Royal Commission on Labour in India: Report(1929)||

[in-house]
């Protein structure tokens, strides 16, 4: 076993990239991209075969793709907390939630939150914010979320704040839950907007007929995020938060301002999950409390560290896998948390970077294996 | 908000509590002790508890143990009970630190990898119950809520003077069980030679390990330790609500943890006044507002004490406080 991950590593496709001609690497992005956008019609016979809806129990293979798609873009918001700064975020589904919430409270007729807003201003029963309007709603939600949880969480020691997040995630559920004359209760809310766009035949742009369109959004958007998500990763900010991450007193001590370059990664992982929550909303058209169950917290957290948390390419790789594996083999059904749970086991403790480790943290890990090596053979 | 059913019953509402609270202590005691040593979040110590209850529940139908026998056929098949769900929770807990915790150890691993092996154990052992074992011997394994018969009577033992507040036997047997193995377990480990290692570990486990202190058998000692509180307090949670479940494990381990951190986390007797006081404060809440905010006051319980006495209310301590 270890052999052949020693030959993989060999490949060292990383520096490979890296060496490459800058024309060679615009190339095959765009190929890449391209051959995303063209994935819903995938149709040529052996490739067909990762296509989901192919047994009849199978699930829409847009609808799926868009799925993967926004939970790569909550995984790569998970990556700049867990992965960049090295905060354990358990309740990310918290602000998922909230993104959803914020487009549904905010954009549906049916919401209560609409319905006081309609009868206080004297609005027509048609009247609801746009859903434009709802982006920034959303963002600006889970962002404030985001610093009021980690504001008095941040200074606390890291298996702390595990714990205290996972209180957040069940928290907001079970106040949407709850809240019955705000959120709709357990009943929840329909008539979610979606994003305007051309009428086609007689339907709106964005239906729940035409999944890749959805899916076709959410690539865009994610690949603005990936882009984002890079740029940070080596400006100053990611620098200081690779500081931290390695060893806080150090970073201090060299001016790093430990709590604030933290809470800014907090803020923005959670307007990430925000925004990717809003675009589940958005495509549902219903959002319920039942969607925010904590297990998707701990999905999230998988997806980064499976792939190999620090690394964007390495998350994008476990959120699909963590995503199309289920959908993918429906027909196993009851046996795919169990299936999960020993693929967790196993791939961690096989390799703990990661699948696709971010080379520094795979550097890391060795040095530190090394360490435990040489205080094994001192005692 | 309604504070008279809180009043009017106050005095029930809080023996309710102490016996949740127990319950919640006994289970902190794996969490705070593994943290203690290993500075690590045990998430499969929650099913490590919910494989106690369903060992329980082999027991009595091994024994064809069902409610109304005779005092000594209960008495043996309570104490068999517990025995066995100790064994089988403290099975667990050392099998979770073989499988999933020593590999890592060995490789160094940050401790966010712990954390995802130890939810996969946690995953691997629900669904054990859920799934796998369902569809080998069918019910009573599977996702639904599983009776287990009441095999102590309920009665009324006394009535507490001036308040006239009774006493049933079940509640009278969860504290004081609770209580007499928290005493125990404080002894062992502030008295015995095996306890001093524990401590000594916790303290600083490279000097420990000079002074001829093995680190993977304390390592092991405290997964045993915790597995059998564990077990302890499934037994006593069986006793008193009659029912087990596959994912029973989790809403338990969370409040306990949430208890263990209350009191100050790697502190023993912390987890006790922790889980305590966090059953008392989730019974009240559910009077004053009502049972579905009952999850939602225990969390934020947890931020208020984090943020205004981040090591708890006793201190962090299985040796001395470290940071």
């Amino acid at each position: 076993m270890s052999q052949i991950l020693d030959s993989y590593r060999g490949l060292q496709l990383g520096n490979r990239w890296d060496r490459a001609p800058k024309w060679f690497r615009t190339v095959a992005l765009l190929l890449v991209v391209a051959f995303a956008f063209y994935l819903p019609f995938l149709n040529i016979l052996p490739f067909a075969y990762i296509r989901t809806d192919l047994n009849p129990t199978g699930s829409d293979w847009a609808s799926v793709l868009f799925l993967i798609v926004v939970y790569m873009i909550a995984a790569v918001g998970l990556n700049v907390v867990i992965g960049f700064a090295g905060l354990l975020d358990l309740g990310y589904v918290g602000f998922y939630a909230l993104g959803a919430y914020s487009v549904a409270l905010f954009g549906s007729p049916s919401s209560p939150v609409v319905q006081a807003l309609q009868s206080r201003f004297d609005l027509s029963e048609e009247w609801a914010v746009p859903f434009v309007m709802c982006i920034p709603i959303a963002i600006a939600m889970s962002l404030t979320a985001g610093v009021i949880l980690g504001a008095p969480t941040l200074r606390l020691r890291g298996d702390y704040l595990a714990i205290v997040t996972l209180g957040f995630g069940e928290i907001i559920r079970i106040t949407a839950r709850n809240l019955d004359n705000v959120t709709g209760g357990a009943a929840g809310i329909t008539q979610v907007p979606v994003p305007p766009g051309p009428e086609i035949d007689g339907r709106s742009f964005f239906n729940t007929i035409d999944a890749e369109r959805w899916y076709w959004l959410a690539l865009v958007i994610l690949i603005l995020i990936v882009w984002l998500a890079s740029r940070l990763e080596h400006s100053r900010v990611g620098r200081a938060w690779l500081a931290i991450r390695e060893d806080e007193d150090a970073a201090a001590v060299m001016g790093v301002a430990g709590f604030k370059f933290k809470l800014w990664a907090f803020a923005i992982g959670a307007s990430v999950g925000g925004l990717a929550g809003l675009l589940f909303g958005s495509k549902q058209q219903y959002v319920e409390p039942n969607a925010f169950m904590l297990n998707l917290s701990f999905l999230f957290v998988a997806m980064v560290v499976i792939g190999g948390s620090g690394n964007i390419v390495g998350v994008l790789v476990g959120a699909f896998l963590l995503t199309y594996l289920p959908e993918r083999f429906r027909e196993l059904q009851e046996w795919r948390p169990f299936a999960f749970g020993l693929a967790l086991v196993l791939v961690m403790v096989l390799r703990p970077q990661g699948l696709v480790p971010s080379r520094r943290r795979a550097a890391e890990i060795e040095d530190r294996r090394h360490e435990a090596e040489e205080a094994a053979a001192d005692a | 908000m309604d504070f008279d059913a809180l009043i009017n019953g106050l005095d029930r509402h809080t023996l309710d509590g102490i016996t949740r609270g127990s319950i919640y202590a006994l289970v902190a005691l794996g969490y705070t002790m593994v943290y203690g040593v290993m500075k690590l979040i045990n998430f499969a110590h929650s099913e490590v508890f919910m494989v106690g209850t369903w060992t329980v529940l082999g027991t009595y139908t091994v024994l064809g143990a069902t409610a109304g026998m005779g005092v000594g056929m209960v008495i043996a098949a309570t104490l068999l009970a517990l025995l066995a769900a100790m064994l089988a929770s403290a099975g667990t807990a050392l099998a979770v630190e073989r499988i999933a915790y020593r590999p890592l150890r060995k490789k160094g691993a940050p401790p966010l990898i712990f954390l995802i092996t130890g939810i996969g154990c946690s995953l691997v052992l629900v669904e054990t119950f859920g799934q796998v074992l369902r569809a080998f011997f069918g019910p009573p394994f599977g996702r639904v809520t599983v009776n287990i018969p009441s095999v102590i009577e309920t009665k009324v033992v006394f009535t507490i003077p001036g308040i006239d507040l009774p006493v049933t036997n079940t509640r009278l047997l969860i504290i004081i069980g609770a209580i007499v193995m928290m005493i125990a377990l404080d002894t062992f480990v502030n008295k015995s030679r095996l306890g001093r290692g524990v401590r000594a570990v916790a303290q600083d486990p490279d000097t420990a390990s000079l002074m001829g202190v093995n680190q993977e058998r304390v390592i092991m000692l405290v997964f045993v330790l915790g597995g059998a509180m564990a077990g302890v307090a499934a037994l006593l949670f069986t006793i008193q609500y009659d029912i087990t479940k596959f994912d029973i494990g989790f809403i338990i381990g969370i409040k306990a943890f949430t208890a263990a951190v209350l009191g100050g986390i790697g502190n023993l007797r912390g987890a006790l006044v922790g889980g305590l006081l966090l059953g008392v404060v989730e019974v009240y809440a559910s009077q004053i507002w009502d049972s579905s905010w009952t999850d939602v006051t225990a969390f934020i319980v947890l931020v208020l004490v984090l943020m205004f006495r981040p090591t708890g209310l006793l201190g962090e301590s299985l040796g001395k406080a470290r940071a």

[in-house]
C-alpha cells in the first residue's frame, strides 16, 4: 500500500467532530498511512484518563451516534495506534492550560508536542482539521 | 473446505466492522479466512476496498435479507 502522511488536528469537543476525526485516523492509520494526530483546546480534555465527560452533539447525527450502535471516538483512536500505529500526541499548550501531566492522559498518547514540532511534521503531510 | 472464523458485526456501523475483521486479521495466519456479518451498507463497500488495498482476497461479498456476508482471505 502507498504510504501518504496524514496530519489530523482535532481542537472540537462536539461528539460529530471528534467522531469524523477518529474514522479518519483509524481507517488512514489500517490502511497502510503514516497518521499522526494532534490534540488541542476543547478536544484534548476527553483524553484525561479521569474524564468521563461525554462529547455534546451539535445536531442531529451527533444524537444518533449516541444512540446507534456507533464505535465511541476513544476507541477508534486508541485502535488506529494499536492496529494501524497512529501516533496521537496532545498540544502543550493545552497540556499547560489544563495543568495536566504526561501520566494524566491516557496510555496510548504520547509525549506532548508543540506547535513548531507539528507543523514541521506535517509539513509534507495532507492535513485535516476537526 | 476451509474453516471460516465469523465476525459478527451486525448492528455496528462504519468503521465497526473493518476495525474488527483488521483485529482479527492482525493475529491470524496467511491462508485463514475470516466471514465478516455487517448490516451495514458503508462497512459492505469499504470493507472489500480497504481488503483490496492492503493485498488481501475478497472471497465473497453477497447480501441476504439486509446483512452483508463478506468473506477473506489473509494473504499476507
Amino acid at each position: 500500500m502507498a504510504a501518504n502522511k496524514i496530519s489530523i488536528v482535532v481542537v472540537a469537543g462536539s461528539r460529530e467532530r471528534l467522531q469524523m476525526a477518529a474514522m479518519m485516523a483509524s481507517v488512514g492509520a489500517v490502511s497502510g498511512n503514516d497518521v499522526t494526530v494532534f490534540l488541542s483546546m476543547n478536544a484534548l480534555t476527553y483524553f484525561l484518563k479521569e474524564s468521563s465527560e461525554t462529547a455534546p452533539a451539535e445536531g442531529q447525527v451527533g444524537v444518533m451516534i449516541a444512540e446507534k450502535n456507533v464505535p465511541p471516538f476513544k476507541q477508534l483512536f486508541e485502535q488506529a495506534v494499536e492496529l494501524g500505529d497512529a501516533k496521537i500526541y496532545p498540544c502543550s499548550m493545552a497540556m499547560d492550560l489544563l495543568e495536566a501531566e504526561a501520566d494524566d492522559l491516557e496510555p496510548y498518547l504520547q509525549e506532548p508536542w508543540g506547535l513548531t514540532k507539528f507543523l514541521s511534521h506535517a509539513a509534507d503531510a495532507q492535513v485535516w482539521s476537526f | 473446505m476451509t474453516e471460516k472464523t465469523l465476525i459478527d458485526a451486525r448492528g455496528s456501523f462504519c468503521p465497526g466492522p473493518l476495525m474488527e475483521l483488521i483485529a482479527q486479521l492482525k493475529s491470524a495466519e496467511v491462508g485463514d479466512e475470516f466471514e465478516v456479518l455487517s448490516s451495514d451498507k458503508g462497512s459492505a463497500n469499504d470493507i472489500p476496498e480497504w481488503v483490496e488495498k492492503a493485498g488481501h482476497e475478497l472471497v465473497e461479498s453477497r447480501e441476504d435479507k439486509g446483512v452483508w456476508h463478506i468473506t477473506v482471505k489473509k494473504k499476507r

As Rangoon acts as a labour pool for the whole province there is a large floating population in addition to the resident labour force. The number of Indians permanently employed is very small compared with the, total numbers. Housing is provided by employers for a substantial proportion of the former, generally in the form of barracks. Some of these are of a fair standard. but much of the accommodation, is capable of considerable improvement. The barracks are subject to inspection by the Corporation. but that authority rarely insists on enforcement of its own regulations. In many cases the buildings are two-storeyed, and arranged back to back, whilst sanitation is defective. In spite of these defects, they are superior to anything else available for labour in Rangoon, but they are very different from the type of housing to which the worker is accustomed. The Corporation has provided houses for about 20% of its employees and proposes to extend its building programme until it has accommodated 60% of its staff, whilst the Rangoon Port Commissioners have also built quarters for a proportion of their permanent, employees. Generally speaking, temporary employees and casual labourers find shelter in buildings registered as lodging-houses by the Municipality. Most of these places are situated in the he art of the city, where land is expensive and rents are high, and in 1928 there were 1, 659 such houses licensed for 75.777 persons. There is a large population for whom no proper housing is available, and these overcrowd the lodging-houses beyond the licensed limits. A lodging-house usually consists of a single room without windows or ventilation openings and with no sanitary arrangements. The room is leased on payment of a lump sum to a gang maistry, who crowds in as many labourers as he can. Each tenant pays from Rs. 2 to Rs. 4 rent per month. The committee which reported on the Public Health of Rangoon in 1926 describes a room in which were counted 50 persons, aIthough the number allowed by municipal regulation was only nine. " Every inch of floor space is occupied by a sleeping human being and others are to be found on shelves and hunks along the walls ''. In a number of houses the occupants include some women. and so-called married quarters consist of a small portion of the room screened off with gunny bags. Interior partitions of different kinds have the effect of reducing light and ventilation still further. The same room may also he occupied by two sets of tenants, one at night and the other, whose work takes them out at night, during the day. The standard of accommodation in the Corporation bye-laws is by no means exacting, being 36 square feet per person. This is reduced to 24 square feet where ventilation is ample and an open space exists round the building. Under these regulations the average room, about 121/2' X 50' in size, provides for fourteen persons, but if it were occupied half the time by one gang and half by another, there would be no grounds for prosecution, although 28 persons were in occupation. In the hot weather conditions may not be so detrimental to health as these figures would seem to imply, because most of the tenants use the room merely as a place for storing possessions and sleep outside on the streets or pavements. In the monsoon and cold weather months, however, overcrowding must be intense. Accommodation wins so restricted, in the dry season it is not unusual for larger numbers of rickshaw pullers to spend the nights in or under their rickshaws.